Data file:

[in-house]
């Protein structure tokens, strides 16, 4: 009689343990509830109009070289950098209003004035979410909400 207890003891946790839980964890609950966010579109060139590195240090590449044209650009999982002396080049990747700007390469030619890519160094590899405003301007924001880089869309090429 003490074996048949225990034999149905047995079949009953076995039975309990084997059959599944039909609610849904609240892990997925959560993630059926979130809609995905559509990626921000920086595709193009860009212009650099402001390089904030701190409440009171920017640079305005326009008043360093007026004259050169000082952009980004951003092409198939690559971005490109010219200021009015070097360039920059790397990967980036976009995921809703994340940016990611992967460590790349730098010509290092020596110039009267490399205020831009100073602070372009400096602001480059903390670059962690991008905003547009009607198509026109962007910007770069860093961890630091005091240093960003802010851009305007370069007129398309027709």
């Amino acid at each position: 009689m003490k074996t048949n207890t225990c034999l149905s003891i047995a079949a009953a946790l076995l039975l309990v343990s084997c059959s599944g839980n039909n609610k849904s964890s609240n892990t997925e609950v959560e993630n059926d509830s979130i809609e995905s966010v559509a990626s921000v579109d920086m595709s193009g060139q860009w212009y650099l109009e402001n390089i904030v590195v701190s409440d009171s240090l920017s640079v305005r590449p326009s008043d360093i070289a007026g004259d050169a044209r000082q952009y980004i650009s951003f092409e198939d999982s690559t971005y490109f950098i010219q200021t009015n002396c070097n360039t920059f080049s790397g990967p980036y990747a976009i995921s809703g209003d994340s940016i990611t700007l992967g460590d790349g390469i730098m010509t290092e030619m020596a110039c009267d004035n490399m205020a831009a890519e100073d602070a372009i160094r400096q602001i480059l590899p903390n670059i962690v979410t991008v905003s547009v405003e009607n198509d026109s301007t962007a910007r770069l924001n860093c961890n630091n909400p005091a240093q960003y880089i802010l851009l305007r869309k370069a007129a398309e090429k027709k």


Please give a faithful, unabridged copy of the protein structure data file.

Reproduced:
[in-house]
């Protein structure tokens, strides 16, 4: 009689343990509830109009070289950098209003004035979410909400 207890003891946790839980964890609950966010579109060139590195240090590449044209650009999982002396080049990747700007390469030619890519160094590899405003301007924001880089869309090429 003490074996048949225990034999149905047995079949009953076995039975309990084997059959599944039909609610849904609240892990997925959560993630059926979130809609995905559509990626921000920086595709193009860009212009650099402001390089904030701190409440009171920017640079305005326009008043360093007026004259050169000082952009980004951003092409198939690559971005490109010219200021009015070097360039920059790397990967980036976009995921809703994340940016990611992967460590790349730098010509290092020596110039009267490399205020831009100073602070372009400096602001480059903390670059962690991008905003547009009607198509026109962007910007770069860093961890630091005091240093960003802010851009305007370069007129398309027709």
């Amino acid at each position: 009689m003490k074996t048949n207890t225990c034999l149905s003891i047995a079949a009953a946790l076995l039975l309990v343990s084997c059959s599944g839980n039909n609610k849904s964890s609240n892990t997925e609950v959560e993630n059926d509830s979130i809609e995905s966010v559509a990626s921000v579109d920086m595709s193009g060139q860009w212009y650099l109009e402001n390089i904030v590195v701190s409440d009171s240090l920017s640079v305005r590449p326009s008043d360093i070289a007026g004259d050169a044209r000082q952009y980004i650009s951003f092409e198939d999982s690559t971005y490109f950098i010219q200021t009015n002396c070097n360039t920059f080049s790397g990967p980036y990747a976009i995921s809703g209003d994340s940016i990611t700007l992967g460590d790349g390469i730098m010509t290092e030619m020596a110039c009267d004035n490399m205020a831009a890519e100073d602070a372009i160094r400096q602001i480059l590899p903390n670059i962690v979410t991008v905003s547009v405003e009607n198509d026109s301007t962007a910007r770069l924001n860093c961890n630091n909400p005091a240093q960003y880089i802010l851009l305007r869309k370069a007129a398309e090429k027709k």